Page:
Most lenses perform at their best when the apperture setting is below 13 and at least 1 or 2 stops above their minimum. At wide open many lenses suffer from increased vigneting and Chromatic Aberration while at closed apperture settings difraction softens the picture. So this practically gives you a much narrower selection of f-Stops to chose than the ones on your lens dial - for best results.

    Additionally, you might want to use a wide open - or just 1 stop down apperture setting for taking portraits and keeping the background blurred.

    In all the cases above, one could simply cut the exposure by 2 or even 3 stops and achieve the same result. A portrait picture will not be harmed if you use 1/500 or 1/1000 or even 1/2000 shutter speed.

    Of course there are exceptions.

    When shooting a portrait in broad daylight outdoors, you really need a fill-flash in many cases - to lighten up the face (unless you place the sun behind you and ask your subject to look at you - and the sun - and get nasty grimaces...).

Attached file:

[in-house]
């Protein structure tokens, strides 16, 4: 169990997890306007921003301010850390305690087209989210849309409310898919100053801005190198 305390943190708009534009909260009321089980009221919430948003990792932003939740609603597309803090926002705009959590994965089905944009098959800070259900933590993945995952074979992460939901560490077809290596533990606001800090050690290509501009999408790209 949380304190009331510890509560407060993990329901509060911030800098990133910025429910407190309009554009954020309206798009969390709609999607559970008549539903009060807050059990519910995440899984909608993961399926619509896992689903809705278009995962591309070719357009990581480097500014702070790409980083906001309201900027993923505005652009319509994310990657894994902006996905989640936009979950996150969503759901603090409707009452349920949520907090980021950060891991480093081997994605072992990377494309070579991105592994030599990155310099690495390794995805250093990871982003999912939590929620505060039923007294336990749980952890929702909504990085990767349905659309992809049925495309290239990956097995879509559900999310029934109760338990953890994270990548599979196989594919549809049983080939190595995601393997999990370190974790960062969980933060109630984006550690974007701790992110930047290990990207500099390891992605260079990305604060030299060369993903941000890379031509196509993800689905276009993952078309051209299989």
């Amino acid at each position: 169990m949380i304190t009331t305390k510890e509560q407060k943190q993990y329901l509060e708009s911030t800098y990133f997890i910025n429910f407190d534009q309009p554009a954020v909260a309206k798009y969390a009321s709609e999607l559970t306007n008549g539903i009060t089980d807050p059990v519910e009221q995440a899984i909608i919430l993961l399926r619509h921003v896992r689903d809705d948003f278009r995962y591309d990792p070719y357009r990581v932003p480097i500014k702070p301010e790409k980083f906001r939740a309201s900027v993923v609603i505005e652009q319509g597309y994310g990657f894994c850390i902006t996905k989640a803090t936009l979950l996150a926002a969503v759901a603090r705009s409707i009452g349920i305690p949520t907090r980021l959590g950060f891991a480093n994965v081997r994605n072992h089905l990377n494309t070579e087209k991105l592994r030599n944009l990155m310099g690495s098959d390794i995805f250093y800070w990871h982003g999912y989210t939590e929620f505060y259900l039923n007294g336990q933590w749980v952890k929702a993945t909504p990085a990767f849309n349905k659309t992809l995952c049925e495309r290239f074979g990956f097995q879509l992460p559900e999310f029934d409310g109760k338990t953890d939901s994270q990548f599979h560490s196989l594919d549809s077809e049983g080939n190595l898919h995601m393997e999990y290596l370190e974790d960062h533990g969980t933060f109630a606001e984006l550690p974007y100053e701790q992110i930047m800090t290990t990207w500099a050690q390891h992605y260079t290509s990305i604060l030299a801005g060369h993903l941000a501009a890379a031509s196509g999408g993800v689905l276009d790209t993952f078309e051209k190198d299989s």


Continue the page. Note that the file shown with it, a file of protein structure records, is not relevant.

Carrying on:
Now, using the flash blocks you - mostly - down to slow speeds so that the flash can sync with the camera. With older cameras that was 1/60 and recent cameras will only go as high as 1/200 or 1/250.

    So, if you need a wide apperture and slow shutter speed, you risk to overexpose the frame - when shotting outdoors in sunny florida. Even with a 100 ASA film.

    This is where the ND filters come in. I would not use too many of them. Instead of a couple of light filters, I would use a single NDx4. Too much extra glass and the tube it creates can soften the picture and create vignetting.
     
  3. Irminsul

    Irminsul 'The Column of Heaven'

    Joined:
    Apr 29, 2006
    Messages:
    115
    Likes Received:
    0
    Location:
    Florida.
    Can others edit my Photos:
    Photos NOT OK to edit
    Thanks, SaSi. Great post. You've answered my question and then some. Like me, you might be a newbie to this forum but, unlike me, you're certainly not new to photography. I'd almost forgotten about ASA...I believe that was the old ISO, wasn't it? I'll follow your sage advice and get an NDx4 for those instances you mentioned.